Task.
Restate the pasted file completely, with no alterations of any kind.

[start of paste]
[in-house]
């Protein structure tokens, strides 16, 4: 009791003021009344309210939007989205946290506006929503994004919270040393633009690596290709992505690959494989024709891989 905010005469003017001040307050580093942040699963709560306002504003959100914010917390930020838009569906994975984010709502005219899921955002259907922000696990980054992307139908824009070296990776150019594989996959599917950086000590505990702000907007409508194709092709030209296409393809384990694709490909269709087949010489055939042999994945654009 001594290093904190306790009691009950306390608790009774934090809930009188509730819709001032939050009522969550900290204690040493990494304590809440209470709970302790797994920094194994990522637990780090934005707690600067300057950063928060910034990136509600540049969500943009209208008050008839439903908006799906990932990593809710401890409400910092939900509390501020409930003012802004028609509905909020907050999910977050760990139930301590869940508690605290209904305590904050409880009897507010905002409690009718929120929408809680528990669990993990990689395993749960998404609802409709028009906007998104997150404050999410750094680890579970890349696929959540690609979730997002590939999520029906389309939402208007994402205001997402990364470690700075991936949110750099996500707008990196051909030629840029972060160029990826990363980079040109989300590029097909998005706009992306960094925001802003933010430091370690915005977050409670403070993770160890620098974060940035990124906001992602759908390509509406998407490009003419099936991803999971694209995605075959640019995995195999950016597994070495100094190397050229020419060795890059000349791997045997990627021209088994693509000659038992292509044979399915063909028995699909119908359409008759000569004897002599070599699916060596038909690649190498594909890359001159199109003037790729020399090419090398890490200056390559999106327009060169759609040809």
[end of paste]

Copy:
[in-house]
């Protein structure tokens, strides 16, 4: 009791003021009344309210939007989205946290506006929503994004919270040393633009690596290709992505690959494989024709891989 905010005469003017001040307050580093942040699963709560306002504003959100914010917390930020838009569906994975984010709502005219899921955002259907922000696990980054992307139908824009070296990776150019594989996959599917950086000590505990702000907007409508194709092709030209296409393809384990694709490909269709087949010489055939042999994945654009 001594290093904190306790009691009950306390608790009774934090809930009188509730819709001032939050009522969550900290204690040493990494304590809440209470709970302790797994920094194994990522637990780090934005707690600067300057950063928060910034990136509600540049969500943009209208008050008839439903908006799906990932990593809710401890409400910092939900509390501020409930003012802004028609509905909020907050999910977050760990139930301590869940508690605290209904305590904050409880009897507010905002409690009718929120929408809680528990669990993990990689395993749960998404609802409709028009906007998104997150404050999410750094680890579970890349696929959540690609979730997002590939999520029906389309939402208007994402205001997402990364470690700075991936949110750099996500707008990196051909030629840029972060160029990826990363980079040109989300590029097909998005706009992306960094925001802003933010430091370690915005977050409670403070993770160890620098974060940035990124906001992602759908390509509406998407490009003419099936991803999971694209995605075959640019995995195999950016597994070495100094190397050229020419060795890059000349791997045997990627021209088994693509000659038992292509044979399915063909028995699909119908359409008759000569004897002599070599699916060596038909690649190498594909890359001159199109003037790729020399090419090398890490200056390559999106327009060169759609040809």